First, let’s begin with a question – is there a right way and a wrong way for brands to use social media? Here’s an answer – it’s a trick question because, in my opinion, there is no right and wrong way. Wait, so actually I guess the answer is no. Some prolific users of social media might argue differently, but every brand or person can do whatever they want with their online persona.
It really depends on the goals a brand sets out to achieve that will determine if there really is a right or wrong way. Is the goal to increase followers and engagement or simply to advertise coupons or deals? You’ve heard it before, social media is still pretty much like the wild west and there are no rules. As long as you’re not Tweeting to the corporate account by accident like that guy from Chrysler, you can Tweet, message or post whatever you want.
There are two basic approaches brands use when using social media:
1. Be all reaching and errwhere (everywhere)
2. Focus on a select few profiles and rock ‘em
1. Be all reaching and errwhere
This approach argues the most effective way for a brand to leverage the digital world is be everywhere, increasing brand exposure. This means a brand must have profiles on sites like Tumblr, StumbleUpon, Facebook, Google+ and Pinterest. The more places your brand lives, the likelier someone is to come across a profile and, hopefully, make a mental bookmark.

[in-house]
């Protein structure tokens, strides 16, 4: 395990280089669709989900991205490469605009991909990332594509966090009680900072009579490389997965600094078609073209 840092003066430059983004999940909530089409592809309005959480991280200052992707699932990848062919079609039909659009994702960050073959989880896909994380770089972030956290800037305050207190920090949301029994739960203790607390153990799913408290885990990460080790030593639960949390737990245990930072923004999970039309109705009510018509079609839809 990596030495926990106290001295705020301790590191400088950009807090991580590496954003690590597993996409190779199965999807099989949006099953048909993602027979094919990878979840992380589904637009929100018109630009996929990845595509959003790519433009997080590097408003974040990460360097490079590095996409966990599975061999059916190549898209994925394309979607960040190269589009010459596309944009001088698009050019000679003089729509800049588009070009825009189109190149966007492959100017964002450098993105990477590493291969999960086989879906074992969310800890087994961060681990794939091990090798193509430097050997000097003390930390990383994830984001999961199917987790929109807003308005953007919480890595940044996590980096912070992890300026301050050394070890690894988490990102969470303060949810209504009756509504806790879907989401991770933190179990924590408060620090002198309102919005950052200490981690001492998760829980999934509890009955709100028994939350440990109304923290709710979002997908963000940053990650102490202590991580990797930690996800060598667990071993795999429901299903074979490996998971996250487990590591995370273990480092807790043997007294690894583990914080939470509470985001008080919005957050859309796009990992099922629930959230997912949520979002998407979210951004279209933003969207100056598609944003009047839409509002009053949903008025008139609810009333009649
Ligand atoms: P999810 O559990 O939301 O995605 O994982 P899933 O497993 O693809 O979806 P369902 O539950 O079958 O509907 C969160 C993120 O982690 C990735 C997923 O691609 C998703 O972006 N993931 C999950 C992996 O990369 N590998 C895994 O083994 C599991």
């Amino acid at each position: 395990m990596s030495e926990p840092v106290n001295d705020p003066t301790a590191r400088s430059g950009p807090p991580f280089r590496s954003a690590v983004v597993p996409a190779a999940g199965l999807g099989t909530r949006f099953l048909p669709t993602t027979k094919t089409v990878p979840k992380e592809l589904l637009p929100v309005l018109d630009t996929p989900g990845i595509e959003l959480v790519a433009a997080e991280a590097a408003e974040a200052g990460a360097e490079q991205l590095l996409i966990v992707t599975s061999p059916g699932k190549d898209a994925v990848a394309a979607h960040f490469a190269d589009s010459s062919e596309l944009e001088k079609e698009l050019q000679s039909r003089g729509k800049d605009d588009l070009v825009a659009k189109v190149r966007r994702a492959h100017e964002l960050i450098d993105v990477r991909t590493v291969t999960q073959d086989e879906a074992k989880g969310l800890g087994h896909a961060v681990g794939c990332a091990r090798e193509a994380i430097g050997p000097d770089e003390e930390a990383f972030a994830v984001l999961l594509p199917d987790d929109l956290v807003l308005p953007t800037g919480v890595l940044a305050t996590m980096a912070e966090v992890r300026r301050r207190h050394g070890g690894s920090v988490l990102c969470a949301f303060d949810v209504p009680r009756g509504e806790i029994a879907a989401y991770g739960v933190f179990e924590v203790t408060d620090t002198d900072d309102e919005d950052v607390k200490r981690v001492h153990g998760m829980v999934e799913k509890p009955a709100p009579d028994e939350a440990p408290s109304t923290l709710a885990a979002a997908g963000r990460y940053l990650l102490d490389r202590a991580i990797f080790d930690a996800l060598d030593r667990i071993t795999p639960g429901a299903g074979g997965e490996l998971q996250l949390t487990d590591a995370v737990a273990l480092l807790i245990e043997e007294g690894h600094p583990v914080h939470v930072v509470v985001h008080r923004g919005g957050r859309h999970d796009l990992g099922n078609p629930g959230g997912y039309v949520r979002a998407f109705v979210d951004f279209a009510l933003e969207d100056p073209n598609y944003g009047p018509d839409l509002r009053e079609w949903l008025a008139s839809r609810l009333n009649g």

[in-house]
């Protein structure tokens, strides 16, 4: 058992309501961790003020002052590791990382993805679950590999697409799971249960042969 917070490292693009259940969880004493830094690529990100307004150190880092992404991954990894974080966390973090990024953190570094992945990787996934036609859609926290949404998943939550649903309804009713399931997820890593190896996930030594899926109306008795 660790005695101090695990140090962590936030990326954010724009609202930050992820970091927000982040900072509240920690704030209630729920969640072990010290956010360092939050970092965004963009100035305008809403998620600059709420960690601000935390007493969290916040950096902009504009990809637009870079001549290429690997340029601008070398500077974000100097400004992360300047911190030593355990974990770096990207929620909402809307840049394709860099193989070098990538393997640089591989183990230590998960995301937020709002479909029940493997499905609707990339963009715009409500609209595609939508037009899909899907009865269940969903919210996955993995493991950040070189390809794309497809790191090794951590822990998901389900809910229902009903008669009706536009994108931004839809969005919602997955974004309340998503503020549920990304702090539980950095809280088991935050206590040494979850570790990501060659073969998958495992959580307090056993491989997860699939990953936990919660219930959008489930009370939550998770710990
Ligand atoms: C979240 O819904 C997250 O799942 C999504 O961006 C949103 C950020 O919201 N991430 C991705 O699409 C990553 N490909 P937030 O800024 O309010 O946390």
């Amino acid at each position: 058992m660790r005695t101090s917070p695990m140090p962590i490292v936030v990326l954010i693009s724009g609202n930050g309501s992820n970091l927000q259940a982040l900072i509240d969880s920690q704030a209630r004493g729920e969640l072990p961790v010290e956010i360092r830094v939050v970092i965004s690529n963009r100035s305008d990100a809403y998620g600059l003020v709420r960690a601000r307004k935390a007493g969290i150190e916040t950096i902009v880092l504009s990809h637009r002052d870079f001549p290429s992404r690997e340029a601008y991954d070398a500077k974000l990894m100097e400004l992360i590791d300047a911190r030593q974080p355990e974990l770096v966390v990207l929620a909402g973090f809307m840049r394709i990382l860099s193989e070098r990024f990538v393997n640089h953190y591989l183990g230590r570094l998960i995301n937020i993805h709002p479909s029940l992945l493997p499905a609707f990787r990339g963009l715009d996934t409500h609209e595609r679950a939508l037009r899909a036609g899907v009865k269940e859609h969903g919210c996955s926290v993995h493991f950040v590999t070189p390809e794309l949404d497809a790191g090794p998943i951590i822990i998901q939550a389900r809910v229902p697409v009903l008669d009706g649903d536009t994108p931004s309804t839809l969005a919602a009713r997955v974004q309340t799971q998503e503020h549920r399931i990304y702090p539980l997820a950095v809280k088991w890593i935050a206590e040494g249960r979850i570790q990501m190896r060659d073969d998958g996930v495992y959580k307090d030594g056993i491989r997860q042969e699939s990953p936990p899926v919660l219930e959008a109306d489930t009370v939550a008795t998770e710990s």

2. Focus on specific profiles and rock ‘em
The second way to approach social media profiles is to focus less on quantity and more on quality. The translation here is to only have a profile on a couple of websites and engage by commenting, Tweeting, sharing, posting, etc. Plus, it’s easier to manage and engage with followers or fans if the conversations only exist on a couple of websites. We keep it pretty tight with profiles on LinkedIn, G+, Twitter and Facebook. We got a little weird with Tumblr.
Ultimately, your social media goals will determine if there’s a right and wrong way. Each brand handles social media a bit different. Some of them only post news, press releases or deals. Other brands engage with their customers or fans by responding to comments or Tweets quickly. The latter helps the brand become known a valuable resource which grows their street cred of the digital variety. Some good examples of brands kicking it is NASCAR on G+, Red Bull on Facebook and @TacoBell on Twitter.
When trying different strategies, Steve Williams, the e-Commerce Director at Gurley Leep Automotive said it best in a Dealer Magazine interview, “For us, social media is not where we sell cars, that’s not what people use social media for.” It’s good remember why people use Facebook or Twitter in the first place – to share stories, read news or talk to friends. Where do you want to fit in and what’s the right way for your brand?
Lastly, if you want advice on how to get more Facebook fans and keep them engaged, check out this blog post I wrote a few months back. Until next time, thanks for reading.